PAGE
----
After much speculation and anticipation by consumer lenders, the Consumer Financial Protection Bureau (CFPB) released its final rules regulating short-term loans and some longer-term loans on October 5, 2017. These new rules address what the CFPB believes are unfair and abusive acts and practices in connection with certain types of consumer loan transactions.
The rules are relatively clear in their application to certain types of consumer credit, including payday loans, installment loans, open-end credit, and title loans. The rules have also specifically excluded other types of consumer credit, including financing offered to purchase a motor vehicle, mortgages, credit cards, and pawn loans. However, many consumer lenders in Texas are asking how the new rules will affect loans facilitated by credit access businesses (CABs) (which, in Texas, are defined as a subset of credit service organizations).
Many lenders in Texas offer loans to consumers at an annual interest rate up to 10%, but these lenders rely on third-party service providers (i.e., the CABs) to facilitate and provide a guaranty on these consumer loans. In return for facilitating and guaranteeing these loans, the CABs charge the borrowers a service fee. Because this service fee is generally deemed a cost of credit, the resulting federal APR disclosures are usually between 100%-400%. With the release of the new CFPB rules, these lenders and CABs are speculating how the rules will impact CAB transactions.
The new rules require stringent credit checks on each borrower, implement limits on consecutive loans, add cooling off periods, implement limitations and notices regarding loan repayment mechanisms, and require reporting loan activity to various "registered information systems" that become certified by the CFPB. The rules' various requirements and exceptions are all based on the type and duration of the covered loans, and add a layer of complexity. Loans with a term of 45 days or less and longer-term loans with balloon payments are subject to the most stringent requirements under the new rules, while longer-term installment loans (without balloon payments) are affected much less by the new rules.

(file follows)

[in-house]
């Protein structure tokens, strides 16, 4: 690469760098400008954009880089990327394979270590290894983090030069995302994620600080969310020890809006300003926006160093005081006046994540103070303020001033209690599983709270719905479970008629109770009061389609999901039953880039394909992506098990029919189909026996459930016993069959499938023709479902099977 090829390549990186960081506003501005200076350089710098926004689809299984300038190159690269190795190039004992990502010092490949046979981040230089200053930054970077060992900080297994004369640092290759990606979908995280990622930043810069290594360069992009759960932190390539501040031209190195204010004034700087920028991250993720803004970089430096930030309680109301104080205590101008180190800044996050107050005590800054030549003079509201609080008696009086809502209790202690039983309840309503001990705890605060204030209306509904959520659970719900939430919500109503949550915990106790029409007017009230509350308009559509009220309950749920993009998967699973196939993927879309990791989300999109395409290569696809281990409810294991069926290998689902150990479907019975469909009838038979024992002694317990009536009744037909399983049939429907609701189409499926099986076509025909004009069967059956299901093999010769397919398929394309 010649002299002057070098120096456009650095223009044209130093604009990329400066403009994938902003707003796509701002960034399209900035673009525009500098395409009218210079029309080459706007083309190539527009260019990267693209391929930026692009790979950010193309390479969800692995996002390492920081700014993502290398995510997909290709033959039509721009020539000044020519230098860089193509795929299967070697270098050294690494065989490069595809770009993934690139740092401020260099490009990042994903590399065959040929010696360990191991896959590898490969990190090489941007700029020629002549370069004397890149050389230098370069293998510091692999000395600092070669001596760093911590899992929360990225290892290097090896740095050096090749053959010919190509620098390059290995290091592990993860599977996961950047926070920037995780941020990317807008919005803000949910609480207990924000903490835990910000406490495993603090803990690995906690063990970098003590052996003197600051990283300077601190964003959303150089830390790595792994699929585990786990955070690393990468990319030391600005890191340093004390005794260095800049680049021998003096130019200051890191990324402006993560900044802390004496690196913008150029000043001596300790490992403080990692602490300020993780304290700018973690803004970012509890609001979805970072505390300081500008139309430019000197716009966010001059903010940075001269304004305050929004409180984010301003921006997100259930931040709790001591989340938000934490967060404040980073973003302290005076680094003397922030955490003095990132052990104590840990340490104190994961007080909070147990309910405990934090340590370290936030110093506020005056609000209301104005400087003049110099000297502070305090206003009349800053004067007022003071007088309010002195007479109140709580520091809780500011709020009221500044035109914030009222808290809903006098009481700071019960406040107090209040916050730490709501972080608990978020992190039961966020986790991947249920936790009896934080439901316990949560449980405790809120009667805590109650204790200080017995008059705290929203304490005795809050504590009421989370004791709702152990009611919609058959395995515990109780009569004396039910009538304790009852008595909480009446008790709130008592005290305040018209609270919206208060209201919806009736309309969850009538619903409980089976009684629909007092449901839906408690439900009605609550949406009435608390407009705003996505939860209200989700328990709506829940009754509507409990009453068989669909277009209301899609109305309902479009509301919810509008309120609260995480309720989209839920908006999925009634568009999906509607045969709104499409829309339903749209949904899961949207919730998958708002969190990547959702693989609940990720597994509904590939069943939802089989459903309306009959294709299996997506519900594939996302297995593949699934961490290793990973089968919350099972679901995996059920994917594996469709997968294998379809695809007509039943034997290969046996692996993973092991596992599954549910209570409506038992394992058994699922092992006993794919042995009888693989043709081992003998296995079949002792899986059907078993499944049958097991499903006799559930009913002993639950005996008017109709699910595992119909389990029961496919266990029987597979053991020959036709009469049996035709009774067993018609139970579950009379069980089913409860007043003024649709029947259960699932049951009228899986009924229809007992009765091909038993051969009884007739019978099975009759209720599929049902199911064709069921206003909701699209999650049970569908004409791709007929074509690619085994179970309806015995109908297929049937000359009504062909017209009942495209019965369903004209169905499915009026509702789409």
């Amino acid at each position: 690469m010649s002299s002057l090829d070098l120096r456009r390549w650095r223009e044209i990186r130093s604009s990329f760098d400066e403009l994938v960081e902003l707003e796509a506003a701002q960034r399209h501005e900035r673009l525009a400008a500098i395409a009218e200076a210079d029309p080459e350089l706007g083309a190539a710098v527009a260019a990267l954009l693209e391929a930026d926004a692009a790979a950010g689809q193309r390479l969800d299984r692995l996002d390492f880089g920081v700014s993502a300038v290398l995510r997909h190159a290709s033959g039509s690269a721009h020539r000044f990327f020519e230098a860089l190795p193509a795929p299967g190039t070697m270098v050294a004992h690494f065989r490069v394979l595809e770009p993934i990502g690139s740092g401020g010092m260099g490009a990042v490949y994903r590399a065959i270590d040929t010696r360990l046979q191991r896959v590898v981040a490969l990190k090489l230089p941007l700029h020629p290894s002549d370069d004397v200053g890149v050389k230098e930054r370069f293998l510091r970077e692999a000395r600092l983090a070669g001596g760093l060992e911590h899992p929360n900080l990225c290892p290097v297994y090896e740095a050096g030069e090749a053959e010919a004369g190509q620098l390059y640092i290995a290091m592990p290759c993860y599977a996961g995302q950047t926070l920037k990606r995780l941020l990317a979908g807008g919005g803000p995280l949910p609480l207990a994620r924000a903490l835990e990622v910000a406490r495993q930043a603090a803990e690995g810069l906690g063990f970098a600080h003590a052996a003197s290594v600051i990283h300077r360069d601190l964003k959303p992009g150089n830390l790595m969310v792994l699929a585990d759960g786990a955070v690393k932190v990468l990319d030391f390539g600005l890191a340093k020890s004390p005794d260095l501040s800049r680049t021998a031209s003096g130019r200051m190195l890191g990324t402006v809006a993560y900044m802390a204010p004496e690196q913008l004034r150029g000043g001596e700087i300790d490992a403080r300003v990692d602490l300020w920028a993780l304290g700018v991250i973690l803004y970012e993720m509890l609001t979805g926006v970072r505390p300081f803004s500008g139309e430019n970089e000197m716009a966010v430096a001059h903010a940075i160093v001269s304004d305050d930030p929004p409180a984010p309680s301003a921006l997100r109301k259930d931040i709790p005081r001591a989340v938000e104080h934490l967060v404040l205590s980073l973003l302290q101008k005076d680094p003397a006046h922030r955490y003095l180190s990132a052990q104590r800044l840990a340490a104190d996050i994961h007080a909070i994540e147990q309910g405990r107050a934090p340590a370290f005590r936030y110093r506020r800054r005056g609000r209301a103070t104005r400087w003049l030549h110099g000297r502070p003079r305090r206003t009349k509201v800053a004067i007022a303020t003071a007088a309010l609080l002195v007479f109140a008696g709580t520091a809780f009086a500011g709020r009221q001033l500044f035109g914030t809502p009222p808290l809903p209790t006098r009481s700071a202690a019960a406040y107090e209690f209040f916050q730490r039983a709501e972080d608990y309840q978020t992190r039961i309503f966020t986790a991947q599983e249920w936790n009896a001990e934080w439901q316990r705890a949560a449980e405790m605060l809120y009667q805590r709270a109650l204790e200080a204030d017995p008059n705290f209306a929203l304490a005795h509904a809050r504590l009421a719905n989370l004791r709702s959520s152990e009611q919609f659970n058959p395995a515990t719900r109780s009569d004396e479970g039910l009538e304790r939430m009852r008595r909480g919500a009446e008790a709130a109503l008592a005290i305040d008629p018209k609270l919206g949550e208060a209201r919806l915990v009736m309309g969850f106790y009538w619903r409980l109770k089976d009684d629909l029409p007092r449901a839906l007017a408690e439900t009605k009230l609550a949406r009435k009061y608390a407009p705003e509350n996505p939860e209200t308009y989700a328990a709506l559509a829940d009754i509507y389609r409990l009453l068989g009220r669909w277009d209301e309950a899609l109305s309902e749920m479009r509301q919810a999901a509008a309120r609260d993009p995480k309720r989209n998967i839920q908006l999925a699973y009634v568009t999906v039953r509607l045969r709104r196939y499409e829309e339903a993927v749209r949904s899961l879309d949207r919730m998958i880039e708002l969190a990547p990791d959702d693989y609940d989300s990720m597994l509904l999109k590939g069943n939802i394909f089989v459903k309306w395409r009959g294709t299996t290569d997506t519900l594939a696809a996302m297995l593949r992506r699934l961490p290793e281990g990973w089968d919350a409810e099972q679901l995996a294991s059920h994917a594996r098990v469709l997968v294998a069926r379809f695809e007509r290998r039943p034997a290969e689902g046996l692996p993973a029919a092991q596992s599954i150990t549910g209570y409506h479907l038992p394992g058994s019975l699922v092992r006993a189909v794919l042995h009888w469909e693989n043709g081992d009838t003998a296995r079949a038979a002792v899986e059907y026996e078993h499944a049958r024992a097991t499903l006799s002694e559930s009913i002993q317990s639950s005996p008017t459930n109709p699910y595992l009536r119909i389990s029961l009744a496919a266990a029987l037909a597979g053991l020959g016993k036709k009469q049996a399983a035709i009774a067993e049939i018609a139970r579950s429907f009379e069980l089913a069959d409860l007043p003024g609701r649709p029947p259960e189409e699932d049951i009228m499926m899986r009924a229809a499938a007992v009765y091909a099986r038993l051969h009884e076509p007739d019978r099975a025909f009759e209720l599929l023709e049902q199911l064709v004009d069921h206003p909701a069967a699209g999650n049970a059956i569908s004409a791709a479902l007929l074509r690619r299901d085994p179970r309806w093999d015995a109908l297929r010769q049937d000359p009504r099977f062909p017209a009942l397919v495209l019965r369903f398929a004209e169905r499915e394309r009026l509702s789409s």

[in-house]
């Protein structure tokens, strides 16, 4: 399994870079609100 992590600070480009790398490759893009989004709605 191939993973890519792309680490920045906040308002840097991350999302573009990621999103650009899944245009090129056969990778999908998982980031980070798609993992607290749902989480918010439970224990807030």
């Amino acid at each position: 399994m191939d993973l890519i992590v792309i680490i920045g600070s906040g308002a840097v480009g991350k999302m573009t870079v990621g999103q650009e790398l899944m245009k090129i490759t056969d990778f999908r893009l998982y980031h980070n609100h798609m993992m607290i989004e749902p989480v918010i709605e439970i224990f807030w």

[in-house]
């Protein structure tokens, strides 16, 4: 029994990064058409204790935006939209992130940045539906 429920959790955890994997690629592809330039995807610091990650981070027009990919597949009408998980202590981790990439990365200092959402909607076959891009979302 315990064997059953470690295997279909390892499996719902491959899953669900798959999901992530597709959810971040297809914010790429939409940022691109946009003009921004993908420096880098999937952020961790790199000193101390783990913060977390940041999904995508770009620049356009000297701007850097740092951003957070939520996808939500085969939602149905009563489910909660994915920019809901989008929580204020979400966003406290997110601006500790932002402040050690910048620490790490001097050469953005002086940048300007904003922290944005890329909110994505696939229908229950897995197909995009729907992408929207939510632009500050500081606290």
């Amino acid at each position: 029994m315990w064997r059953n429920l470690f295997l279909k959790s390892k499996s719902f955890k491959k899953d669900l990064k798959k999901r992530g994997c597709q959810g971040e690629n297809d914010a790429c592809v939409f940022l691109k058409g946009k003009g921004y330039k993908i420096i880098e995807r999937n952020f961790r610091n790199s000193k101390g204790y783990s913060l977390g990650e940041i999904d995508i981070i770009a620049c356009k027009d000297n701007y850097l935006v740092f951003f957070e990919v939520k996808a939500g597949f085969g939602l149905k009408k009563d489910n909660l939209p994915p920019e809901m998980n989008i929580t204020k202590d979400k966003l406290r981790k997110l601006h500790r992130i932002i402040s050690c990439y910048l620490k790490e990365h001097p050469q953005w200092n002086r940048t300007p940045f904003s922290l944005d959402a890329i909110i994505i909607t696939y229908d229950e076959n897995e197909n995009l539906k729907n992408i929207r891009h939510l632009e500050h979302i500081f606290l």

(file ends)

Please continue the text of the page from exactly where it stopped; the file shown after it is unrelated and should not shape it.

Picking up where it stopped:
The loan transactions facilitated by CABs will be similarly affected by the new rules. If these transactions have a term of 45 days or less, or have a payment that is twice as large as the other payments, called a "balloon," then the lenders will be required to perform the new credit checks on borrowers and implement the many other requirements the CFPB has mandated. This would include reporting confidential information about Texans and their transactions to the registered information systems. But, if these transactions have a term greater than 45 days, and no balloon payment, then the parties would be freed from the new credit check requirements, the consecutive loan restrictions, and reporting confidential information to the registered information systems. These longer-term loans would generally still be subject to certain limitations and notices regarding loan repayment mechanisms.
The effects of these new rules will be far-reaching and damaging to many small-dollar consumer lenders, including lenders who write loans facilitated and guaranteed by CABs. But, we anticipate that consumers should still have some options in Texas when looking for a loan, although they may be forced into loans with much longer terms than in the past.